[dns-operations] glitch on [ip6|in-addr].arpa?

Warren Kumari warren at kumari.net
Fri Oct 11 20:07:21 UTC 2019

On Fri, Oct 11, 2019 at 9:00 PM Joe Abley <jabley at hopcount.ca> wrote:

> On 11 Oct 2019, at 14:21, Paul Vixie <paul at redbarn.org> wrote:
> > in the earlier days of DNS-OARC (where dnsviz migrated to recently),
> there was a server at cogent, which was not reachable over IPv6 from users
> are hurricane. i don't remember anybody blaming hurricane for this, which
> is why it seems odd to blame cogent today when DNS-OARC is hosted at
> hurricane. hurricane has transit for their IPv4 network but not for their
> IPv6 network. cogent's peering policy isn't fully "open." it's hard for me
> to see that either of them is "in the wrong."
> For me, too. People need to put their pitchforks away.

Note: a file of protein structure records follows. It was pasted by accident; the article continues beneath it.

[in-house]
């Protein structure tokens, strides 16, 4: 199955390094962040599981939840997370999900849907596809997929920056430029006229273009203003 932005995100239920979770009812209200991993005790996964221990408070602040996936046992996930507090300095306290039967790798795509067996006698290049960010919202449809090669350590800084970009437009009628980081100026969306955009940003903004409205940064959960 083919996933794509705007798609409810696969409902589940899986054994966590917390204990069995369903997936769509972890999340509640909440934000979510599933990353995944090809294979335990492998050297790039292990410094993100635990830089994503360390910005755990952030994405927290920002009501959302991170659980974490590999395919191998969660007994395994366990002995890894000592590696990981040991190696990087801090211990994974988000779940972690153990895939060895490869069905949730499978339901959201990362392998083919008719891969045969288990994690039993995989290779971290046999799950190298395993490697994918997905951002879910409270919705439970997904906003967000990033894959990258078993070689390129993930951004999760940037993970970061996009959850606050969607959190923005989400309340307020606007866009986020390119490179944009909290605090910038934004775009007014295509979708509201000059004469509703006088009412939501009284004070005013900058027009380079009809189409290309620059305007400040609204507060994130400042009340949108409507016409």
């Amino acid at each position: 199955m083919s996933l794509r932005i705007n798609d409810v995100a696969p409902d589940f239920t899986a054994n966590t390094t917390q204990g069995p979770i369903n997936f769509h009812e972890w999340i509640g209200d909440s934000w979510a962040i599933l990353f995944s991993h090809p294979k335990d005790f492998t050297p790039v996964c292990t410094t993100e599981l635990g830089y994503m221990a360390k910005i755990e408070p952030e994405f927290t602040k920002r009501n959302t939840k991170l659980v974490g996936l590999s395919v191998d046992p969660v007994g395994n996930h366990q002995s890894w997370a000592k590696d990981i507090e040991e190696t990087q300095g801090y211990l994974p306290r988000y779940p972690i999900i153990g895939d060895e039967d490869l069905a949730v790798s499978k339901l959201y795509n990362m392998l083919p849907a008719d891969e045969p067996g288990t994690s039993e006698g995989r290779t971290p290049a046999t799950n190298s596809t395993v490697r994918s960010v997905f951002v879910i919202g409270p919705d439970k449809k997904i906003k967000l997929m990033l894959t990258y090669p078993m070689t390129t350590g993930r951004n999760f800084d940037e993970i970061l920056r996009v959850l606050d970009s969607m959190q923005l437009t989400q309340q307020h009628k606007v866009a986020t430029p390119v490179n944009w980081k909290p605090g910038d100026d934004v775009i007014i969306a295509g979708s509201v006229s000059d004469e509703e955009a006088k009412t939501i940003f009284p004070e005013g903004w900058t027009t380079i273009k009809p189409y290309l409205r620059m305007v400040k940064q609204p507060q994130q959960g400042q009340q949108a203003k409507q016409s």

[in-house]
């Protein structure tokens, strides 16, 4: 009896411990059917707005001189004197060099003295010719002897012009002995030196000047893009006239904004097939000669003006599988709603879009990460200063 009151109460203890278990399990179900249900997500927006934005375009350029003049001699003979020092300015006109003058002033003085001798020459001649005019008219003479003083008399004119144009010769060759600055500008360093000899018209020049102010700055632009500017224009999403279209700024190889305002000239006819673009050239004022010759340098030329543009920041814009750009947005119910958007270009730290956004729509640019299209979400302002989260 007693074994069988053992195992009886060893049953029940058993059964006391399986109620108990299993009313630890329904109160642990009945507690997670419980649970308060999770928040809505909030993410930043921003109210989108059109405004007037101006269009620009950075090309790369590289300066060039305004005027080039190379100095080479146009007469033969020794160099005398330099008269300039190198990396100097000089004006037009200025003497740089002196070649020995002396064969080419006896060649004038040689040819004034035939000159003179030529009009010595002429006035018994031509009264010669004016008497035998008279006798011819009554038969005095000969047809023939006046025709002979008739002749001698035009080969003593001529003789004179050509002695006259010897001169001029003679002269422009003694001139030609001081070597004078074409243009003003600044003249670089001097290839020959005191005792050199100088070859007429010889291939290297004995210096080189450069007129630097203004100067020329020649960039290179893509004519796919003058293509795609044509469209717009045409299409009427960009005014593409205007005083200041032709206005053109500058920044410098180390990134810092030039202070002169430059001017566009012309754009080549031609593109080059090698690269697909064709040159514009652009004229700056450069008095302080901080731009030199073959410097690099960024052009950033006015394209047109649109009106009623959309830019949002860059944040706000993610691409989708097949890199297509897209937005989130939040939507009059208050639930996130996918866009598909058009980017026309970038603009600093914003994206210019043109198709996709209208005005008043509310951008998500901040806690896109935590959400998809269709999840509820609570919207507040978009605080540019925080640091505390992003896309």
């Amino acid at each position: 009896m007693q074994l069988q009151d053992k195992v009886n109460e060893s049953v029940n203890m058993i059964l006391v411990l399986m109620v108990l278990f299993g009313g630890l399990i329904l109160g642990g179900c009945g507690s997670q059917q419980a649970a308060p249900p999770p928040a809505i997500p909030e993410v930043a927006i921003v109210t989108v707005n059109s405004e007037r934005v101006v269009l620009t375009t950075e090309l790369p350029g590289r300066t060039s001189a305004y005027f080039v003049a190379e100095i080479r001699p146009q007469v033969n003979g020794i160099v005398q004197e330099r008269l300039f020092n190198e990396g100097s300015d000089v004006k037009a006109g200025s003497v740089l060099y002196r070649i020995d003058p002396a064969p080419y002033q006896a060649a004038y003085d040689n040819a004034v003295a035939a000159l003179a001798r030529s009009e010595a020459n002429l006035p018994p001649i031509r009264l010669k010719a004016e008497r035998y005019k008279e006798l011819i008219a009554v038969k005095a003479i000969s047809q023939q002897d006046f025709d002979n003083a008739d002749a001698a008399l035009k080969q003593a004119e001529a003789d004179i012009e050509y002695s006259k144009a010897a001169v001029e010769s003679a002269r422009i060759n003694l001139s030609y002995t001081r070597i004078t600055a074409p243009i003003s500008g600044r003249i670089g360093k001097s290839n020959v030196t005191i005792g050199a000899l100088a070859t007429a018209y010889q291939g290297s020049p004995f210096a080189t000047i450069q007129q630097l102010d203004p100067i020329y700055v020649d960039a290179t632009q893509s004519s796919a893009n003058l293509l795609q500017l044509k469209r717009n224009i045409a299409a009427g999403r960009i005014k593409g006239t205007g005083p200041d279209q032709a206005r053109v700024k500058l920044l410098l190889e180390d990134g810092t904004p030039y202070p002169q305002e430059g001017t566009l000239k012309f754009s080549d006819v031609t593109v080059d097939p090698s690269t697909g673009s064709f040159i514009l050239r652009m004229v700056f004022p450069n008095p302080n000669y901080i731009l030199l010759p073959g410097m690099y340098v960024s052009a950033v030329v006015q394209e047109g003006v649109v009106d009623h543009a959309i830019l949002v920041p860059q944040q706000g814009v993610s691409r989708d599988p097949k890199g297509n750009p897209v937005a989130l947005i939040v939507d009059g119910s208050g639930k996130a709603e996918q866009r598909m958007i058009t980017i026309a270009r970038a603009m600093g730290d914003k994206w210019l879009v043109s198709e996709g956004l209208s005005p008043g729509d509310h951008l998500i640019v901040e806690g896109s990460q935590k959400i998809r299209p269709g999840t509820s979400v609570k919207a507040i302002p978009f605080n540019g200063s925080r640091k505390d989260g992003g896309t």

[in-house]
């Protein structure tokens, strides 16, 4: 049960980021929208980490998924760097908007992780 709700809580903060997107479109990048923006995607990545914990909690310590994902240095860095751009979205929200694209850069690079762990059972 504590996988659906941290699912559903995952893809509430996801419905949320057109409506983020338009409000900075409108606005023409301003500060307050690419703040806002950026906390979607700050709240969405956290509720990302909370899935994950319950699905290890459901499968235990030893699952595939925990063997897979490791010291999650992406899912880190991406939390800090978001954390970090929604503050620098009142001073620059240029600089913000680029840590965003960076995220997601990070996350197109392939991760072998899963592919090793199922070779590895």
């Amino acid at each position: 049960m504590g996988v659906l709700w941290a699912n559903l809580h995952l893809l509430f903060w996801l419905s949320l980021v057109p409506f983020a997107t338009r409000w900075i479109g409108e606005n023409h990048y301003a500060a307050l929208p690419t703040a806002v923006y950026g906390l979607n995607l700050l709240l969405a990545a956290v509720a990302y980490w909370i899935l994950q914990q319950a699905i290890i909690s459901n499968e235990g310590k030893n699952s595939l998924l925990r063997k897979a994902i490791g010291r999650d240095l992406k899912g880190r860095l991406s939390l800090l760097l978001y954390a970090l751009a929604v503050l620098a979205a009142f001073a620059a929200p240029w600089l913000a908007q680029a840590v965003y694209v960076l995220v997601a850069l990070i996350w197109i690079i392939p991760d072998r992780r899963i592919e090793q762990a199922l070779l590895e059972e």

> The root server system as a whole accomplishes this kind of redundancy in
> connectivity by having multiple root servers that are each
> differently-connected to the Internet. Many of those individual root
> servers are further distributed across multiple connectivity providers
> using anycast. C is one that is not, but since it's an active goal of the
> system as a whole to be diverse it's hard to see that as a problem. I
> guarantee that there are attack scenarios where having all the anycast
> nodes (and hence the attack traffic) in one AS is going to be an advantage
> for measurement, or mitigation, or something.
> There is a ridiculous amount of diversity in this system precisely so that
> nobody has to lose any hair when one (or even many) specific components are
> not reachable.
> What some people are seeing in this thread as a problem is actually a nice
> demonstration that the system as a whole is immune to damage due to
> partial-table peering disagreements.


> Joe
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I don't think the execution is relevant when it was obviously a bad idea in
the first place.
This is like putting rabid weasels in your pants, and later expressing
regret at having chosen those particular rabid weasels and that pair of
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